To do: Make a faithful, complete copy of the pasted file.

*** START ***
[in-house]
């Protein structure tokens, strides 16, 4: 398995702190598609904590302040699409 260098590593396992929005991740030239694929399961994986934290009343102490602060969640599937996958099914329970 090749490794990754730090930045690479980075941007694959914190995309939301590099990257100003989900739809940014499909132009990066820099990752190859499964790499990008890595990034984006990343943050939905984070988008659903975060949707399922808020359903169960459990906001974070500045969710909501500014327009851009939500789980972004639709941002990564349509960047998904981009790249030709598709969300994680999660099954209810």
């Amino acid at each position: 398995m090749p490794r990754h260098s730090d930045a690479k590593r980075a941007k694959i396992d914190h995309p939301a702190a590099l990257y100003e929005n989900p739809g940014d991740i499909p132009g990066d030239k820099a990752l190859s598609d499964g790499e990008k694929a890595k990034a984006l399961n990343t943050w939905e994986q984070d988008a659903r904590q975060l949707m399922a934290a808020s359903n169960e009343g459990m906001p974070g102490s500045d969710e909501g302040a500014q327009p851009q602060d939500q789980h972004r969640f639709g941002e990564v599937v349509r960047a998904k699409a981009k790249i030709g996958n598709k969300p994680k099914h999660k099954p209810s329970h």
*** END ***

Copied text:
[in-house]
């Protein structure tokens, strides 16, 4: 398995702190598609904590302040699409 260098590593396992929005991740030239694929399961994986934290009343102490602060969640599937996958099914329970 090749490794990754730090930045690479980075941007694959914190995309939301590099990257100003989900739809940014499909132009990066820099990752190859499964790499990008890595990034984006990343943050939905984070988008659903975060949707399922808020359903169960459990906001974070500045969710909501500014327009851009939500789980972004639709941002990564349509960047998904981009790249030709598709969300994680999660099954209810």
């Amino acid at each position: 398995m090749p490794r990754h260098s730090d930045a690479k590593r980075a941007k694959i396992d914190h995309p939301a702190a590099l990257y100003e929005n989900p739809g940014d991740i499909p132009g990066d030239k820099a990752l190859s598609d499964g790499e990008k694929a890595k990034a984006l399961n990343t943050w939905e994986q984070d988008a659903r904590q975060l949707m399922a934290a808020s359903n169960e009343g459990m906001p974070g102490s500045d969710e909501g302040a500014q327009p851009q602060d939500q789980h972004r969640f639709g941002e990564v599937v349509r960047a998904k699409a981009k790249i030709g996958n598709k969300p994680k099914h999660k099954p209810s329970h």